•Many different people dig for fossils, not just professional research paleontologists. Additional communities include avocational collectors and commercial collectors.
•Although they have sometimes collaborated, professional paleontologists and commercial collectors sometimes find themselves at odds.
•Historically the commoditization of fossils has been found to remove important fossils from the public trust, has resulted in researchers being excluded from private lands, and incentivizes hoaxes.
•An additional constituency involved in fossils are the landowners. In some cases (in particular for indigenous populations), these people have historically had little say in the disposition of fossils found on their land.
•Awareness of all these issues has (thankfully) led towards a more concerted effort towards ethical approaches to fieldwork, including the repatriation of specimens to their homelands.
Who Collects Fossils? Issues Around the Commercial Trade in Fossils
Some fossils obviously ARE commodities: coal, petroleum, chalk, diatomite, etc. And as such they are commercially bought and sold.
But what about the sort of fossils that this course focused on: the body and trace fossils of organisms as object?
In order to look into this, we need to consider the different types of people who search for fossils, and their motivations.
There are professional paleontologists: normally motivated by research, and normally employed by museums, universities, and other academic institutions. However, some might be employed by resource-management organizations (such as the US or state geological surveys; National Parks or Monuments; state parks; etc.): some of these may do research as well, but often they have the additional job of overseeing the protection of fossil sites and so forth. (And these jobs aren't mutually exclusive: the recently-retired State Paleontologist of Montana was also a Professor at Montana State University AND a curator of the Museum of the Rockies!) Professional paleontologists are the only group likely to develop major expeditions, and are the only group likely to prospect in formations that aren't yet known to produce lots of fossils: after all, discovery is our job! Given professionals tend to specialize on particular taxa (and thus might not be limited to working in just one region), but some work mostly on particular faunas or formations.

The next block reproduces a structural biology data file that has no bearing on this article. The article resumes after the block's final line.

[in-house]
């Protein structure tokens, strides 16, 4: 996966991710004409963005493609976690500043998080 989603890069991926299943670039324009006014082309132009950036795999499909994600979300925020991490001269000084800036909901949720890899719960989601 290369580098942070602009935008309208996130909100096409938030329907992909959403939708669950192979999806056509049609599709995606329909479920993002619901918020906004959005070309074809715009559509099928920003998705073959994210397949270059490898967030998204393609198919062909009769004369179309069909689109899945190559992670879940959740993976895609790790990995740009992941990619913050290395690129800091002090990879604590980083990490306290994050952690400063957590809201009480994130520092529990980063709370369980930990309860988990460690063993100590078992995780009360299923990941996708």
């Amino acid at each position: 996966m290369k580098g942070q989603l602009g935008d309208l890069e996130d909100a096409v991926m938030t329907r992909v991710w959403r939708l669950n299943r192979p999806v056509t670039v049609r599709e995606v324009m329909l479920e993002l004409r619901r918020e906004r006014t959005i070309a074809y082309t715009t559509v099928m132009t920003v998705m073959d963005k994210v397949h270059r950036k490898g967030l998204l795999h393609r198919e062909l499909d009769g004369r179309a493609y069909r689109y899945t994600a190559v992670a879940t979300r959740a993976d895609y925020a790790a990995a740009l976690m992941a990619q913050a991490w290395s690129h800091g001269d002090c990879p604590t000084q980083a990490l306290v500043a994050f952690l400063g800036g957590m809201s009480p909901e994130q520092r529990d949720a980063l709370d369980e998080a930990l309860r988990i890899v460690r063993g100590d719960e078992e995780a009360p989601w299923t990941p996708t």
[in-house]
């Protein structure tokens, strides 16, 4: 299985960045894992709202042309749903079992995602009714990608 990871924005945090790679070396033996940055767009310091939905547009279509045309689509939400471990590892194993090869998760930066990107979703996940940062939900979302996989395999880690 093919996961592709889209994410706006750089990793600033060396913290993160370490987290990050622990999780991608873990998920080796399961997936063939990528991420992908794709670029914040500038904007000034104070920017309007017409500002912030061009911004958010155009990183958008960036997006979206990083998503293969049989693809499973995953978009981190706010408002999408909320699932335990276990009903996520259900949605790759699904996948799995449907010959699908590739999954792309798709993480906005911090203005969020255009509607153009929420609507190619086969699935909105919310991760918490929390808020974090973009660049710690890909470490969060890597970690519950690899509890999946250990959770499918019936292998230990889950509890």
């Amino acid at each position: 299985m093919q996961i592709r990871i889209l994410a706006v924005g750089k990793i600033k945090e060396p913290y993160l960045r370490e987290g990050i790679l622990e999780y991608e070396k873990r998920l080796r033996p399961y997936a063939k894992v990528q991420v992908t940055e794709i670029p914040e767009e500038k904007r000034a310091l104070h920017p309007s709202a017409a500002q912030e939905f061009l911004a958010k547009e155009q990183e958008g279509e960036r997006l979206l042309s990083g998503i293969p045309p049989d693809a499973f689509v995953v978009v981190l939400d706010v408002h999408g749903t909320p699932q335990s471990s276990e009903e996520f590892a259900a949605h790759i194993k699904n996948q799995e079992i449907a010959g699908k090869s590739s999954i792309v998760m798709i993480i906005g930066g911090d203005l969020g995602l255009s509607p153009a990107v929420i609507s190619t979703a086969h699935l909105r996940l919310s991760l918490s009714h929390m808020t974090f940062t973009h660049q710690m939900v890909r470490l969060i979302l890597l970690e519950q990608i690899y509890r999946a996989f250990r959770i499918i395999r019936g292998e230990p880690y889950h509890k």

Another group is avocational collectors: hobbyists, enthusiasts, "amateurs" (in both the sense that the don't get paid to find fossils, and that they do it because they love it.) Avocational collectors are BY FAR the largest community. The tend to generate interest in fossils, and in Nature and Science, among the general public. Many important finds have been made by avocational collectors (which they often donate to museum collections). In general they tend mostly to prospect sites known to produce large quantities of common fossils (after all, they are more likely to do this for a day on the weekend, not a six-week expedition.)
The smallest group are commercial collectors. They tend to specialize in a particular geographic region and a particular set of formations known to produce good fossils: after all, they are doing this for a livelihood, so they need to have some likely return on their investment. In some cases, they are the best outfits able to field crews and run preparation labs in the regions they operate, although some teams might be ill-equipped or relatively unskilled (but the same can be said about some avocational and professionals...) In some cases, the commercial collectors cooperate with researchers to bring the fossils into the public trust; however, in some cases (as discussed below), there are conflicts between the goals of professionals and commercials.